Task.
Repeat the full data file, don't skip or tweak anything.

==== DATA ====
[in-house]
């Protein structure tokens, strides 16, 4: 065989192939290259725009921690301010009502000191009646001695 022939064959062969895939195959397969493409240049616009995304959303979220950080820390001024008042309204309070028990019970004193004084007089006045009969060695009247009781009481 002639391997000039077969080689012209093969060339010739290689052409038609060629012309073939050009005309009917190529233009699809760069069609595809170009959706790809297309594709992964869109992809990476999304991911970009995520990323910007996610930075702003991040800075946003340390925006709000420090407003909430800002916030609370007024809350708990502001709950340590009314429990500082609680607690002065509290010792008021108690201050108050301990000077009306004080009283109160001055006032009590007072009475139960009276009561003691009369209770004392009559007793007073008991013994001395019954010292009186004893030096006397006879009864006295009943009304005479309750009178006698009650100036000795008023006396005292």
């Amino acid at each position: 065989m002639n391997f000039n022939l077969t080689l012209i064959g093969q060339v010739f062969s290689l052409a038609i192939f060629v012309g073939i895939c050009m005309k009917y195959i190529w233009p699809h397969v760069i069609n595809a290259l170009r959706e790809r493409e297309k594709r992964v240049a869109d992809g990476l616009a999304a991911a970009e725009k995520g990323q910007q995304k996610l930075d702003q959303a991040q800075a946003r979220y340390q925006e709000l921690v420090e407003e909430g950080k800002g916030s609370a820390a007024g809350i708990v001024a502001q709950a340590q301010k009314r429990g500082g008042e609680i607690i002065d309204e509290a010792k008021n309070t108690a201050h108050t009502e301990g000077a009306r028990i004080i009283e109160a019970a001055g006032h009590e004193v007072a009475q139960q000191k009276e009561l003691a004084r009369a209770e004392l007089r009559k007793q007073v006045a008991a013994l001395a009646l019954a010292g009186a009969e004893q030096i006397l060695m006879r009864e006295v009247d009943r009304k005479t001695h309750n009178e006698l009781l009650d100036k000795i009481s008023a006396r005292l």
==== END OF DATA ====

[in-house]
């Protein structure tokens, strides 16, 4: 065989192939290259725009921690301010009502000191009646001695 022939064959062969895939195959397969493409240049616009995304959303979220950080820390001024008042309204309070028990019970004193004084007089006045009969060695009247009781009481 002639391997000039077969080689012209093969060339010739290689052409038609060629012309073939050009005309009917190529233009699809760069069609595809170009959706790809297309594709992964869109992809990476999304991911970009995520990323910007996610930075702003991040800075946003340390925006709000420090407003909430800002916030609370007024809350708990502001709950340590009314429990500082609680607690002065509290010792008021108690201050108050301990000077009306004080009283109160001055006032009590007072009475139960009276009561003691009369209770004392009559007793007073008991013994001395019954010292009186004893030096006397006879009864006295009943009304005479309750009178006698009650100036000795008023006396005292």
């Amino acid at each position: 065989m002639n391997f000039n022939l077969t080689l012209i064959g093969q060339v010739f062969s290689l052409a038609i192939f060629v012309g073939i895939c050009m005309k009917y195959i190529w233009p699809h397969v760069i069609n595809a290259l170009r959706e790809r493409e297309k594709r992964v240049a869109d992809g990476l616009a999304a991911a970009e725009k995520g990323q910007q995304k996610l930075d702003q959303a991040q800075a946003r979220y340390q925006e709000l921690v420090e407003e909430g950080k800002g916030s609370a820390a007024g809350i708990v001024a502001q709950a340590q301010k009314r429990g500082g008042e609680i607690i002065d309204e509290a010792k008021n309070t108690a201050h108050t009502e301990g000077a009306r028990i004080i009283e109160a019970a001055g006032h009590e004193v007072a009475q139960q000191k009276e009561l003691a004084r009369a209770e004392l007089r009559k007793q007073v006045a008991a013994l001395a009646l019954a010292g009186a009969e004893q030096i006397l060695m006879r009864e006295v009247d009943r009304k005479t001695h309750n009178e006698l009781l009650d100036k000795i009481s008023a006396r005292l």